In this post, we continue our journey through the best ways to increase your e-commerce sales. If you missed the first installment, you can catch up in Part 1.
7. Make It Easy for Customers to Buy
No matter how great your product or service may be, if your online store is difficult to navigate or unpleasant to look at, you dramatically reduce the likelihood that a shopper will stick around to make a purchase.
A few things that should be on your checklist:
- Make the text easy to read. Avoid narrow fonts and scripts and keep everything at 12 pixels or above. This not only makes your text legible but also means search engines won’t mark it as suspicious.
- Keep your navigation simple. Label menus clearly for desktop users and integrate them into the design for mobile users.
- Have staff and customers test the site before you launch, and continue testing regularly once it’s running.
A key component of this is your POS experience. A connected payment ecosystem such as Poynt allows all of your amazing e-commerce initiatives to easily translate to brick-and-mortar sales.
8. Encourage Customers to Create Their Own Content (and Leave a Review)
One of the major incentives for people to make a purchase on your site is “social proof”—people using your products out in the world and leaving rave reviews about them. In fact, 91 percent of shoppers say that a good review will make them more likely to patronize your business.
So how do you get user-generated content? Know your networks and invite users to share the kind of content that best suits each platform. Facebook, for example, is great for video and personal stories. Twitter and Instagram are excellent platforms for images, quotes, and testimonials, and LinkedIn is a good venue for longer, more thoughtful posts. When sharing user-generated content, make sure to tag the author or creator and give credit. The more you engage with your audience, the more likely they are to share about your brand again.
And how about good reviews? It’s pretty simple, really: Do good work and take ownership if and when you fall short. Maintain an active presence on sites such as Yelp, Google, TripAdvisor, and Trustpilot. When people rave about you, thank them. When they criticize you, reach out and see what you can do to make things right.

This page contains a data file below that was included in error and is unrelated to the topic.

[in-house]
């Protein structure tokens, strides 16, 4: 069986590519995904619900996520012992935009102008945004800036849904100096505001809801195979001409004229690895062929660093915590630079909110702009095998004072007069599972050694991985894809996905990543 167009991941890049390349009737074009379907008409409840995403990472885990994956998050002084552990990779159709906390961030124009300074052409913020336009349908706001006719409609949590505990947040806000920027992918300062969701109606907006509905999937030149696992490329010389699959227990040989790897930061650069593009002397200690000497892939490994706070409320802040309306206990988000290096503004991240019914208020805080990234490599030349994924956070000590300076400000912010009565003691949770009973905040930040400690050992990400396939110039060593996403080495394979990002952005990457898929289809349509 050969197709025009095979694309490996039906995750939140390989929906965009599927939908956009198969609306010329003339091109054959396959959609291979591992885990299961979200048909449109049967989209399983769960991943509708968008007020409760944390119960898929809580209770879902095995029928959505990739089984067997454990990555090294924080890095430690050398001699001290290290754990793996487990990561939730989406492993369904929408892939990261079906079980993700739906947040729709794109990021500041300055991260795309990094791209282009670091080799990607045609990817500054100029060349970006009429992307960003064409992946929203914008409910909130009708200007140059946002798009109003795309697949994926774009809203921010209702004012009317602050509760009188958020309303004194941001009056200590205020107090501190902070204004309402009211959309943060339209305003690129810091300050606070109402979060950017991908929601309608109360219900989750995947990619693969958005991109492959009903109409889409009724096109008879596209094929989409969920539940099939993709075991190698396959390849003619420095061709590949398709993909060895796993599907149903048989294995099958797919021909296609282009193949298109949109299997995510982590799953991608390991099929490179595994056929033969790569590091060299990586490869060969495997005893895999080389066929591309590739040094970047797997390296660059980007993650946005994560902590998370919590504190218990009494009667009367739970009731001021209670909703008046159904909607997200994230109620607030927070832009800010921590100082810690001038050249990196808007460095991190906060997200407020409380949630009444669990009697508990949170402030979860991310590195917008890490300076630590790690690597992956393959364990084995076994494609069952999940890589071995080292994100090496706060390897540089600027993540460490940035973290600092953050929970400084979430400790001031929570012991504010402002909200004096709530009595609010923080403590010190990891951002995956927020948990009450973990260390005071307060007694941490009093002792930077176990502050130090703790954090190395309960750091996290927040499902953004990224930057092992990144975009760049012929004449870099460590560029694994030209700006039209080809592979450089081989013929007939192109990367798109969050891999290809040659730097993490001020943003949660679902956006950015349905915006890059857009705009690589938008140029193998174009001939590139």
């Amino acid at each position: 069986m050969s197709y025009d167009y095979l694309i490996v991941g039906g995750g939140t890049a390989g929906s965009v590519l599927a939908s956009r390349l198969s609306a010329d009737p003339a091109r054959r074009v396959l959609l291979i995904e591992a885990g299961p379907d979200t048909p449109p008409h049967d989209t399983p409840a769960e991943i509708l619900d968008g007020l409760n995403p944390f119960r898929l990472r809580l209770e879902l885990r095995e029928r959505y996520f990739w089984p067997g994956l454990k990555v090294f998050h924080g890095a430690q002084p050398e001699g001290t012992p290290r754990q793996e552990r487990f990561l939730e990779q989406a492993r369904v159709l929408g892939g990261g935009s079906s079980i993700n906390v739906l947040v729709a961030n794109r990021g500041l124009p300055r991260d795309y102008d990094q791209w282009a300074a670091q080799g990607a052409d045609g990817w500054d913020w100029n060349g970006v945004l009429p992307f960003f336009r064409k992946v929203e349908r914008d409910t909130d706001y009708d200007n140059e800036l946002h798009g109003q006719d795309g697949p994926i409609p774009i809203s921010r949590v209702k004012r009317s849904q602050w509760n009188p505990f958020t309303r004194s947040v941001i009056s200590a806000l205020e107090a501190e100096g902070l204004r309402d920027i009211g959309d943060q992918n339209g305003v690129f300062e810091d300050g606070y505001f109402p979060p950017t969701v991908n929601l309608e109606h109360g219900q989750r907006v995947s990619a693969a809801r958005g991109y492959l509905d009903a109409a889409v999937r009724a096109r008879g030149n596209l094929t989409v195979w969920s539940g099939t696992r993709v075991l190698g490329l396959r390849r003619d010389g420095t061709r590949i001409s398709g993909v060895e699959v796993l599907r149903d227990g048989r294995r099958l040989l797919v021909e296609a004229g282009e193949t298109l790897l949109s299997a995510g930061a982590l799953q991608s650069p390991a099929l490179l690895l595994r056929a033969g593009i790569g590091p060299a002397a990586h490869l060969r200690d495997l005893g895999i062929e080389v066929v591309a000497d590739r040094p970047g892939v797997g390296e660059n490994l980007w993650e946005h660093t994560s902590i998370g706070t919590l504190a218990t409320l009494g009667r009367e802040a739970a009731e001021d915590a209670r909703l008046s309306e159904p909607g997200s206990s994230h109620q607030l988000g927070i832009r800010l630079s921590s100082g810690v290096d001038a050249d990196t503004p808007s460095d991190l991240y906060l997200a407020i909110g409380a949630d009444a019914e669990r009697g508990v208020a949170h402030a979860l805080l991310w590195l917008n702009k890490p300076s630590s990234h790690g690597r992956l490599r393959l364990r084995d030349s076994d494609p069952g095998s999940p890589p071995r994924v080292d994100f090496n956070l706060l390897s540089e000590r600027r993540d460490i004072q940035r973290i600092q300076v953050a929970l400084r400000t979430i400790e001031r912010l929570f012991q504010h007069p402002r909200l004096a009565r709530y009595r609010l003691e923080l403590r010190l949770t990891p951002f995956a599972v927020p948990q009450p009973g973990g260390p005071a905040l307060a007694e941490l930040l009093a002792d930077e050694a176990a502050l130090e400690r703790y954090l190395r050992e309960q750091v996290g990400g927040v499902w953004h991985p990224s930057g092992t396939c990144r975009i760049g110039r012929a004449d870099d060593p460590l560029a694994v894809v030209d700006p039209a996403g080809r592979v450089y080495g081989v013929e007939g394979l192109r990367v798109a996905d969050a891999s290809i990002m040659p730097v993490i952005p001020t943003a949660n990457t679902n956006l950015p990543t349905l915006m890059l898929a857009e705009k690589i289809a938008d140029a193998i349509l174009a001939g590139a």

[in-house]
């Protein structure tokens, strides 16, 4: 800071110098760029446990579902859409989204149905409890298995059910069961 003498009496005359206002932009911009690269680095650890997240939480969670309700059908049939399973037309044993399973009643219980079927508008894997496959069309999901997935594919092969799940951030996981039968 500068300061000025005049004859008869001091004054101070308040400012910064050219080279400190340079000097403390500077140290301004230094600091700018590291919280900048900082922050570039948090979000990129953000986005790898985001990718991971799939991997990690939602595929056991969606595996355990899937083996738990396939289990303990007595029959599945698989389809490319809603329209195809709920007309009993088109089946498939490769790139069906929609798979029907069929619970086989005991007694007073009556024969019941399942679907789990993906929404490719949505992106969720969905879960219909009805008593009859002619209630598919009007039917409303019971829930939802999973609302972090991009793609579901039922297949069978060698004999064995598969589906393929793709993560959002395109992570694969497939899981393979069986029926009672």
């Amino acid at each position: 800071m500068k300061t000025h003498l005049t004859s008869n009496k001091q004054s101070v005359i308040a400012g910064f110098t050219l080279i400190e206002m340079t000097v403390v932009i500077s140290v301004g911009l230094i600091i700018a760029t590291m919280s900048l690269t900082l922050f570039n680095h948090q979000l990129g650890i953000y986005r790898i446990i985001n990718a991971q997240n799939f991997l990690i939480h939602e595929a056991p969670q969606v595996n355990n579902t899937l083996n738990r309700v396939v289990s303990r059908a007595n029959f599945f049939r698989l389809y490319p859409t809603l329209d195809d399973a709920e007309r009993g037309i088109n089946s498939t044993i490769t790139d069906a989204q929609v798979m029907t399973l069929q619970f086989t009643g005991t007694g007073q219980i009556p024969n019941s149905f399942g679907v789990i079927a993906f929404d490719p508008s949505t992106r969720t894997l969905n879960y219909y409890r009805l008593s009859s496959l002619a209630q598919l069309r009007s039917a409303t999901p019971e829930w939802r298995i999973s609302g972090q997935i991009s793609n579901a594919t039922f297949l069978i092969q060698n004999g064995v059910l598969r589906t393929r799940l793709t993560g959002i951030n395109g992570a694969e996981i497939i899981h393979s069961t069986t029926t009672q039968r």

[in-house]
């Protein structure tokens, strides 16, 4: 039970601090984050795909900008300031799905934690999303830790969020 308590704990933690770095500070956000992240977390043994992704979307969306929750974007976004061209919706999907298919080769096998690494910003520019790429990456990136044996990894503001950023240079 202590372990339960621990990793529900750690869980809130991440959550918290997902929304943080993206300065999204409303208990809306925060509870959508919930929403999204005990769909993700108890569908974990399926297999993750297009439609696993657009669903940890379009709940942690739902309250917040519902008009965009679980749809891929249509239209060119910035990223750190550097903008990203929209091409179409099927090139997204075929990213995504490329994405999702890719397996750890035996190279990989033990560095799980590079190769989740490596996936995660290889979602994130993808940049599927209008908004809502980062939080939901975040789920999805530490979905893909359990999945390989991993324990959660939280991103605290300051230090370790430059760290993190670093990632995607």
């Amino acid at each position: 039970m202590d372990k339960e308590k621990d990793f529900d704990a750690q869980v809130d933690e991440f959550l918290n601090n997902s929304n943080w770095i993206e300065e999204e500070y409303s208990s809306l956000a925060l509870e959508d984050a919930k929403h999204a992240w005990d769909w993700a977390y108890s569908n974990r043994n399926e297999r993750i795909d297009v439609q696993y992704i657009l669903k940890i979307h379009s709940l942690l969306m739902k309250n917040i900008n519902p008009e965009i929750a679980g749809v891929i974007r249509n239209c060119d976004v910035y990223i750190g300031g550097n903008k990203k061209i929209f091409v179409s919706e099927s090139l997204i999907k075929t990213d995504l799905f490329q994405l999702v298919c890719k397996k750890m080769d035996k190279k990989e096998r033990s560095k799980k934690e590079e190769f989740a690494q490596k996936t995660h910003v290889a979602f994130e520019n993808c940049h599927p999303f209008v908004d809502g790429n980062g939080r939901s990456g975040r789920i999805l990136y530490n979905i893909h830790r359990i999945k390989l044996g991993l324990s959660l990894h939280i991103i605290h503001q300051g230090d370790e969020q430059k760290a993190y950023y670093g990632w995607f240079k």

9. Take a Personalized Approach
When customers give you their email address or mobile number, they expect to hear from you, and they expect the message to be tailored to them. This is a friendly practice that not only builds good will but also makes money.
Personalized communication can boost sales by up to 10 percent, 2-3 times faster than messages without personalization. And the real shocker? Only 15 percent of businesses do this effectively. This leaves a wide-open field for you to deploy your data in service of giving people exactly what they want.
One opportunity for personalization is your customers’ locations. For example, customers in northern New Hampshire need rather different clothing in February than those in southern Texas. Women’s clothing company Alloy Apparel customizes its “what’s popular” homepage slideshow based on the user’s zip code.
10. Give Customers a Smooth Mobile Experience
A mobile-friendly site is a given these days. But an optimized mobile experience involves incorporating it into your site’s design from the beginning.
This can take the form of designing bigger “add to cart” buttons or reordering your images for easier scrolling. Anything you can do to minimize the need to zoom in will make your mobile customers happy.
Skincare company Frank Body keeps its “add to cart” button on the bottom of the screen so that a shopper doesn’t have to scroll back up when they are finally ready to buy that body scrub or hair gel.
11. Bring in Repeat Business with a Customer Loyalty Program
One of the most efficient ways to increase e-commerce sales is to bring repeat customers back to your online store. Even though they make up 11 percent of your total customers, they contribute 22 percent of your revenue and spend 15 percent more during the year than one-shot patrons.
How exactly you keep them loyal is up to you. Here are a few of the most popular options:
- Points. This works well for businesses that rely on frequent, small purchases, such as Target, Starbucks, or Nordstrom. Points systems are typically easy to use and understand, and they encourage return trips.
- Tiered rewards. This encourages long-term commitment and purchases at a higher level. Examples include JetBlue’s TrueBlue, Marriott Bonvoy, and Sephora’s Beauty Insider. They have multiple tiers, each with its own set of perks that compel customers to spend more to move to the next level.
Outerwear giant REI charges a one-time fee of $20 in exchange for private sales and invitations to exclusive events. In addition, members get coupons and part of their total yearly spend returned to them in store dividends.
One of the best ways to encourage customer loyalty and increase e-commerce sales is to provide an integrated payment experience at checkout. Poynt gives your e-commerce wings to fly to even greater heights.